“…He who shows himself is not conspicuous;
He who considers himself right is not illustrious;
He who brags will have no merit;
He who boasts will not endure…?
This passage is from Tao Te Ching by Lao Tzu, a guidebook of Chinese philosophy and tenets to live by. Lao Tzu lived in the 6th century BC and is believed to be a contemporary of Confucius. Tao Te Ching is comprised of 81 wisdom teaching, so it’s a short book to read.
I’m always amazed at how books written centuries ago still have relevance for us in our lives today. The Tao Te Ching reminded me of the books on eastern philosophy that I have read so far like The Book of Five Rings, Analects of Confucius, The Art of War and so on, which are loaded with ancient and timeless wisdom. This is not a book that you read through quickly, but instead one that you take time to savour and digest.
There are a myriad of lessons embedded in the teachings. For instance, opposites are a part of life:
“The difficult and the easy complement each other;
The long and short offset each other;
The high and low incline toward each other;
Before and after follow each other;
…Between yea and nay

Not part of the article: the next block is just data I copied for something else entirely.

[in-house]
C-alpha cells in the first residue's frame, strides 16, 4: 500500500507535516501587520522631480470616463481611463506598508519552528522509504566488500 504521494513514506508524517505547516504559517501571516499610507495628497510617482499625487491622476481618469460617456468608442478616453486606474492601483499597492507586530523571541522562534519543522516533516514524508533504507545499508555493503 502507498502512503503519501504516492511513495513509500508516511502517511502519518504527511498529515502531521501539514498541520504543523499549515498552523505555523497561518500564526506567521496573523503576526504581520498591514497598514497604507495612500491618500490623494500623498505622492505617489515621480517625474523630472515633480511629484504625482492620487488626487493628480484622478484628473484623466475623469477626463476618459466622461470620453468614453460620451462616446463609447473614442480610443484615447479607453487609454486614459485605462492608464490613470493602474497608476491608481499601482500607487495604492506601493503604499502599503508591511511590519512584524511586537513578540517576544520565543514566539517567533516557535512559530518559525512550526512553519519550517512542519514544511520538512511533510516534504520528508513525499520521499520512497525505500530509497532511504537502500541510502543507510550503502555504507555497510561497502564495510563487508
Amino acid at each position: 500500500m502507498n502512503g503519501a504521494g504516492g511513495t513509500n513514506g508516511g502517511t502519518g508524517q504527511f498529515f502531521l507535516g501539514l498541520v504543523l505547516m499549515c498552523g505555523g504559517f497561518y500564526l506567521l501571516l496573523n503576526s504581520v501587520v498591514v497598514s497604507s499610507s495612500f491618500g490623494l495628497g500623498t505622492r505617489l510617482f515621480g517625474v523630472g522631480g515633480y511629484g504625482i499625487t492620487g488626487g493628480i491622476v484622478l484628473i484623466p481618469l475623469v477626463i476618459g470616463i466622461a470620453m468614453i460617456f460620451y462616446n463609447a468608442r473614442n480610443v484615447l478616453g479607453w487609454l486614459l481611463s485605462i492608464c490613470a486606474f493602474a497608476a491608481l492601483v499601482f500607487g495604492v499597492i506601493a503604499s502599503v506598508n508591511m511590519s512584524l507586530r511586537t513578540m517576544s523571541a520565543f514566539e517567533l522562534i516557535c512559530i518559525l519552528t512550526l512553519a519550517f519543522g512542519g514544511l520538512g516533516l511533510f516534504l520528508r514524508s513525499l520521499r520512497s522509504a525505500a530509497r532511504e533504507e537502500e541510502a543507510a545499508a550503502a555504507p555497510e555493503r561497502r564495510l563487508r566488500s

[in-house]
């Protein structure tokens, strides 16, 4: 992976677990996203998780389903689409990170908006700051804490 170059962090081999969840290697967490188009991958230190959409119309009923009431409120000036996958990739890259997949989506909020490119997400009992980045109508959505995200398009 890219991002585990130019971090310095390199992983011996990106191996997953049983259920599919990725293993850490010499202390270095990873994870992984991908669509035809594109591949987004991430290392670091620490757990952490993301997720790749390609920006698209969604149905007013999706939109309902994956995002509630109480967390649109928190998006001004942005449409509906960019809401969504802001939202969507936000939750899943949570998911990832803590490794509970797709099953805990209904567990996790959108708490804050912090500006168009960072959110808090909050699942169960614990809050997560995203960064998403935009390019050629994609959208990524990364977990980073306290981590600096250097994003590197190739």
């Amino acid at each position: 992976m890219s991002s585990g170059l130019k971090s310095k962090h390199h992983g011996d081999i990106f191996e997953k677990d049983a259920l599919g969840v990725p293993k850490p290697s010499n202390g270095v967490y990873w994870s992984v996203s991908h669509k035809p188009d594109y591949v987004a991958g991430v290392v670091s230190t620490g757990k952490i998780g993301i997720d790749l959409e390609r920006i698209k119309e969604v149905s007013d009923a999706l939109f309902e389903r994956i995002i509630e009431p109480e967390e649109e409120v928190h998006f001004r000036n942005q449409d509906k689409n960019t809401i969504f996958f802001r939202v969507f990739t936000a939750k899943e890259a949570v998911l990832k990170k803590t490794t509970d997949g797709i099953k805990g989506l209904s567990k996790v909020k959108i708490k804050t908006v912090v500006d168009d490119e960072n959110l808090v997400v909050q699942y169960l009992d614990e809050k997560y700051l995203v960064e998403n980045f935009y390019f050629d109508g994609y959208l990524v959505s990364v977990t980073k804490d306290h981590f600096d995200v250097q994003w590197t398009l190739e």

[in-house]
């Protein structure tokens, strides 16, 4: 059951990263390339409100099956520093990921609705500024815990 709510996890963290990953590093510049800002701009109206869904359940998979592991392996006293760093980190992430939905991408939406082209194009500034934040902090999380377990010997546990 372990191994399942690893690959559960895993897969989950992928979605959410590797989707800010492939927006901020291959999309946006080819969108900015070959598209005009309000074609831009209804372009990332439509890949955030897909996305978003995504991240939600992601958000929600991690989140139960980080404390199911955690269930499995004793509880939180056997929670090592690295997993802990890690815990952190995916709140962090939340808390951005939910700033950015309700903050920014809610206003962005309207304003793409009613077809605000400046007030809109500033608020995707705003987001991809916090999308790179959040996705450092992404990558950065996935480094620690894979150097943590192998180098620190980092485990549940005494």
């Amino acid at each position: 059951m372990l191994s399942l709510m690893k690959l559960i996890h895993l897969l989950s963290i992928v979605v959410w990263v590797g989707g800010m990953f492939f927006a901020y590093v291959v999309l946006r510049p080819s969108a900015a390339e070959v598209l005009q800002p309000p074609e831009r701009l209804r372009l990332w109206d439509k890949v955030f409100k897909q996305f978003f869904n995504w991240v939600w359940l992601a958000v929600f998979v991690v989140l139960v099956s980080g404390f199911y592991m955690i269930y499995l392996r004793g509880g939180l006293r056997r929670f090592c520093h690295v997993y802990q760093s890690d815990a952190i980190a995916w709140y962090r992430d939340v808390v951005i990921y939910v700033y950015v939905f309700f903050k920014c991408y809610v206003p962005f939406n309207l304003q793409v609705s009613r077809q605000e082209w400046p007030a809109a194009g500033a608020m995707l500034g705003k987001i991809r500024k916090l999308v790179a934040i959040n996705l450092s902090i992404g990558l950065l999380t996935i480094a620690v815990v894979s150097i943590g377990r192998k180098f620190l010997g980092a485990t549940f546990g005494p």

How much difference is there?
Between good and evil
How great is the distance?”
If you are interested in strategy, you’ll find something to delight your palate, if leadership is your thing Tao Te Ching has something to serve. Politics and philosophy are also included on the menu. Whatever your interests, the book offers something to you.
The Tao Te Ching surprised me because one of the things that I have often found difficult to digest with some of the best books on Eastern philosophy, which were written centuries ago is the horrific war imagery included. So it was a welcome change to hear what Lao Tzu had to say about war.
“The gentleman gives precedence to the left when at home, but to the right when he goes to war. Arms are instruments of ill omen, not the instruments of the gentleman. When one is compelled to use them, it is best to do so without relish.”
I enjoy reading books on Eastern philosophy and you can often translate the harsh imagery by using them as metaphors for today’s reality. I recommend Tao Te Ching by Lao Tzu because it’s a little book that makes you think. And it is the kind of book that the most successful read to become wiser.
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